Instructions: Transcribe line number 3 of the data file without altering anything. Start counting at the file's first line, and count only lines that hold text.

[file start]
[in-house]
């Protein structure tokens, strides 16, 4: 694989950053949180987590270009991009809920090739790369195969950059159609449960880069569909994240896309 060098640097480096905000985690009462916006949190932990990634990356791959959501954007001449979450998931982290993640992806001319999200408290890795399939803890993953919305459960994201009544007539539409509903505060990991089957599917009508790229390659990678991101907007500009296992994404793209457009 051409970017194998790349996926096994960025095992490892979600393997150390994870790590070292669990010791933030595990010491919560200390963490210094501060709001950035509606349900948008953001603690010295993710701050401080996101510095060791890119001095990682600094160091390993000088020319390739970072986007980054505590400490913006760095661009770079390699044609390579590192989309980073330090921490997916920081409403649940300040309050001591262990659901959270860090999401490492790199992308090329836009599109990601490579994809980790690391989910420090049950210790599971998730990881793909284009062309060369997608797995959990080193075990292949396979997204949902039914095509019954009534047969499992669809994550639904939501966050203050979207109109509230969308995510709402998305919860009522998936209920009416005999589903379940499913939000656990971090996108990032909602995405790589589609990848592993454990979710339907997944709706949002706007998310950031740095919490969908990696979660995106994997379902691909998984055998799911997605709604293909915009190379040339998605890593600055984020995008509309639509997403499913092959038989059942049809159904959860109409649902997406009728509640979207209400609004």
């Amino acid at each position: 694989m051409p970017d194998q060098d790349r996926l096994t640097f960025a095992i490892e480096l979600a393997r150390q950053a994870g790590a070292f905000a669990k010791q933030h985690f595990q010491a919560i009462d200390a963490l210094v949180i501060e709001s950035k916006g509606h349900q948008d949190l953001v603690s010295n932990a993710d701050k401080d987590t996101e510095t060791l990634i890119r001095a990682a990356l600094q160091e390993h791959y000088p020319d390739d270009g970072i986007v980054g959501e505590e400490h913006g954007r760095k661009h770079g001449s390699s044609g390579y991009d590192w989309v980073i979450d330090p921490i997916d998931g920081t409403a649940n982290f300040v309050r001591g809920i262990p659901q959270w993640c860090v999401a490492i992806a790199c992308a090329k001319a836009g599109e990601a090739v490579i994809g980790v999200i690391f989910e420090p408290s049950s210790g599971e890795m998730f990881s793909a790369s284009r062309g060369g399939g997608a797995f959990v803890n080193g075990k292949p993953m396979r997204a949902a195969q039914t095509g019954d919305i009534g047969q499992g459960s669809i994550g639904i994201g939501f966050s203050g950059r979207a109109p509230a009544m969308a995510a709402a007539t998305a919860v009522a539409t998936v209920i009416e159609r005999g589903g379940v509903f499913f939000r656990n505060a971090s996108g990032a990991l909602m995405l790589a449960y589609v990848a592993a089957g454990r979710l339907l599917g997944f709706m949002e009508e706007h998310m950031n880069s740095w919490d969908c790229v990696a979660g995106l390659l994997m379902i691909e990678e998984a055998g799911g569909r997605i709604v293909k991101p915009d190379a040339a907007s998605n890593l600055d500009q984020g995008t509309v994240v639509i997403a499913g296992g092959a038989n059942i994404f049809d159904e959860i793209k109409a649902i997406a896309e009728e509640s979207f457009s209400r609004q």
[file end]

């Amino acid at each position: 694989m051409p970017d194998q060098d790349r996926l096994t640097f960025a095992i490892e480096l979600a393997r150390q950053a994870g790590a070292f905000a669990k010791q933030h985690f595990q010491a919560i009462d200390a963490l210094v949180i501060e709001s950035k916006g509606h349900q948008d949190l953001v603690s010295n932990a993710d701050k401080d987590t996101e510095t060791l990634i890119r001095a990682a990356l600094q160091e390993h791959y000088p020319d390739d270009g970072i986007v980054g959501e505590e400490h913006g954007r760095k661009h770079g001449s390699s044609g390579y991009d590192w989309v980073i979450d330090p921490i997916d998931g920081t409403a649940n982290f300040v309050r001591g809920i262990p659901q959270w993640c860090v999401a490492i992806a790199c992308a090329k001319a836009g599109e990601a090739v490579i994809g980790v999200i690391f989910e420090p408290s049950s210790g599971e890795m998730f990881s793909a790369s284009r062309g060369g399939g997608a797995f959990v803890n080193g075990k292949p993953m396979r997204a949902a195969q039914t095509g019954d919305i009534g047969q499992g459960s669809i994550g639904i994201g939501f966050s203050g950059r979207a109109p509230a009544m969308a995510a709402a007539t998305a919860v009522a539409t998936v209920i009416e159609r005999g589903g379940v509903f499913f939000r656990n505060a971090s996108g990032a990991l909602m995405l790589a449960y589609v990848a592993a089957g454990r979710l339907l599917g997944f709706m949002e009508e706007h998310m950031n880069s740095w919490d969908c790229v990696a979660g995106l390659l994997m379902i691909e990678e998984a055998g799911g569909r997605i709604v293909k991101p915009d190379a040339a907007s998605n890593l600055d500009q984020g995008t509309v994240v639509i997403a499913g296992g092959a038989n059942i994404f049809d159904e959860i793209k109409a649902i997406a896309e009728e509640s979207f457009s209400r609004q």